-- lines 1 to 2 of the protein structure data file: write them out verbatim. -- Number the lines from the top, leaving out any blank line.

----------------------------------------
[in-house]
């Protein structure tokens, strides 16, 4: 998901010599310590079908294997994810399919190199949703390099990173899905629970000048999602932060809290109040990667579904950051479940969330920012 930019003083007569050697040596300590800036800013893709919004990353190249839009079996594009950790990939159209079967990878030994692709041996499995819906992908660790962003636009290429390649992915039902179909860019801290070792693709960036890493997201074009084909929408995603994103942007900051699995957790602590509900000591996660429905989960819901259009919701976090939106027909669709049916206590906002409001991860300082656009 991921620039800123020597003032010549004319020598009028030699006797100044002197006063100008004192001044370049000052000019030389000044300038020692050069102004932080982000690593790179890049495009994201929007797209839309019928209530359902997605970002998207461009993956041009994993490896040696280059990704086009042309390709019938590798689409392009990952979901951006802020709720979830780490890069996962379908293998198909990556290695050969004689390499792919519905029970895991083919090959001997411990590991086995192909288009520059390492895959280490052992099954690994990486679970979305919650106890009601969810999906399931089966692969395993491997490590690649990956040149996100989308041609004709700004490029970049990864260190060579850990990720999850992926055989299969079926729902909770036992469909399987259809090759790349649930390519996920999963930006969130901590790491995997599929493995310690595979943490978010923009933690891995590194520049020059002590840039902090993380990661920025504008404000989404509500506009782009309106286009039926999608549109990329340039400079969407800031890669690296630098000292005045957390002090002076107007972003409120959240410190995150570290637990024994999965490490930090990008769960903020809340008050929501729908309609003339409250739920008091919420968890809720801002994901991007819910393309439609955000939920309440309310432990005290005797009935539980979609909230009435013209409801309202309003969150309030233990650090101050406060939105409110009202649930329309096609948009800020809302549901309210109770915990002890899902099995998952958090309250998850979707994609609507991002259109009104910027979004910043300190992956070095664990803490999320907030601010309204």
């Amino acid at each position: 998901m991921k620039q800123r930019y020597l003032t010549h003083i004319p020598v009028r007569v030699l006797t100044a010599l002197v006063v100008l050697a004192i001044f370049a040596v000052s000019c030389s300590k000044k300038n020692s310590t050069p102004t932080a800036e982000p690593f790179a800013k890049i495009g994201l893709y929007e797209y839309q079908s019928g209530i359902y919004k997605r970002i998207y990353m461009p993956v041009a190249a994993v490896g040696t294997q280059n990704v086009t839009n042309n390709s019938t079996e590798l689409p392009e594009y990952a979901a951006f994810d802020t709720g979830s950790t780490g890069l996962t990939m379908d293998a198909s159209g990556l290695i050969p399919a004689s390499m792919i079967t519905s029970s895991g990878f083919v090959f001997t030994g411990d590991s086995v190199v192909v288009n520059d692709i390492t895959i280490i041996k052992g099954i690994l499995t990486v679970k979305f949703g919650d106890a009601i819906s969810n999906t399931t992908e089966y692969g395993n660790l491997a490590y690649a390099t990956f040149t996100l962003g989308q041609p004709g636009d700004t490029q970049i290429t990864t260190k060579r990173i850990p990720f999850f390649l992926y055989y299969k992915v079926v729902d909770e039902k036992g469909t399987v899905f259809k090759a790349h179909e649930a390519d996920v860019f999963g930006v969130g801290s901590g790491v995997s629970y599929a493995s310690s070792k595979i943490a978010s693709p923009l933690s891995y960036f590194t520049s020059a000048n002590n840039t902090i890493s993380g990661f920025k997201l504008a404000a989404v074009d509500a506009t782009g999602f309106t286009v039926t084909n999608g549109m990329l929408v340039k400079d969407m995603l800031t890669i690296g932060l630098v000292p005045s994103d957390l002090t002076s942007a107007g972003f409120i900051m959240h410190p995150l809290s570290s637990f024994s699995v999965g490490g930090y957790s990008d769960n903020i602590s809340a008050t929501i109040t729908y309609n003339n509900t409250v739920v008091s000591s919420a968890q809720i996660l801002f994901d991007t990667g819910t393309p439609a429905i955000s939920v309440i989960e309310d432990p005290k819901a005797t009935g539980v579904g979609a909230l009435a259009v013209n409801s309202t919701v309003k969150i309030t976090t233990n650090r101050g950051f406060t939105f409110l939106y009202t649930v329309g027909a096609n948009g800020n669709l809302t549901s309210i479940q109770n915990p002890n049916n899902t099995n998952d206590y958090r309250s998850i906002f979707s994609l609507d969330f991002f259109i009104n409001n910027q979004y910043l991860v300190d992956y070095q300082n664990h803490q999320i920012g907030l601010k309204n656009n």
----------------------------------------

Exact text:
[in-house]
């Protein structure tokens, strides 16, 4: 998901010599310590079908294997994810399919190199949703390099990173899905629970000048999602932060809290109040990667579904950051479940969330920012 930019003083007569050697040596300590800036800013893709919004990353190249839009079996594009950790990939159209079967990878030994692709041996499995819906992908660790962003636009290429390649992915039902179909860019801290070792693709960036890493997201074009084909929408995603994103942007900051699995957790602590509900000591996660429905989960819901259009919701976090939106027909669709049916206590906002409001991860300082656009 991921620039800123020597003032010549004319020598009028030699006797100044002197006063100008004192001044370049000052000019030389000044300038020692050069102004932080982000690593790179890049495009994201929007797209839309019928209530359902997605970002998207461009993956041009994993490896040696280059990704086009042309390709019938590798689409392009990952979901951006802020709720979830780490890069996962379908293998198909990556290695050969004689390499792919519905029970895991083919090959001997411990590991086995192909288009520059390492895959280490052992099954690994990486679970979305919650106890009601969810999906399931089966692969395993491997490590690649990956040149996100989308041609004709700004490029970049990864260190060579850990990720999850992926055989299969079926729902909770036992469909399987259809090759790349649930390519996920999963930006969130901590790491995997599929493995310690595979943490978010923009933690891995590194520049020059002590840039902090993380990661920025504008404000989404509500506009782009309106286009039926999608549109990329340039400079969407800031890669690296630098000292005045957390002090002076107007972003409120959240410190995150570290637990024994999965490490930090990008769960903020809340008050929501729908309609003339409250739920008091919420968890809720801002994901991007819910393309439609955000939920309440309310432990005290005797009935539980979609909230009435013209409801309202309003969150309030233990650090101050406060939105409110009202649930329309096609948009800020809302549901309210109770915990002890899902099995998952958090309250998850979707994609609507991002259109009104910027979004910043300190992956070095664990803490999320907030601010309204």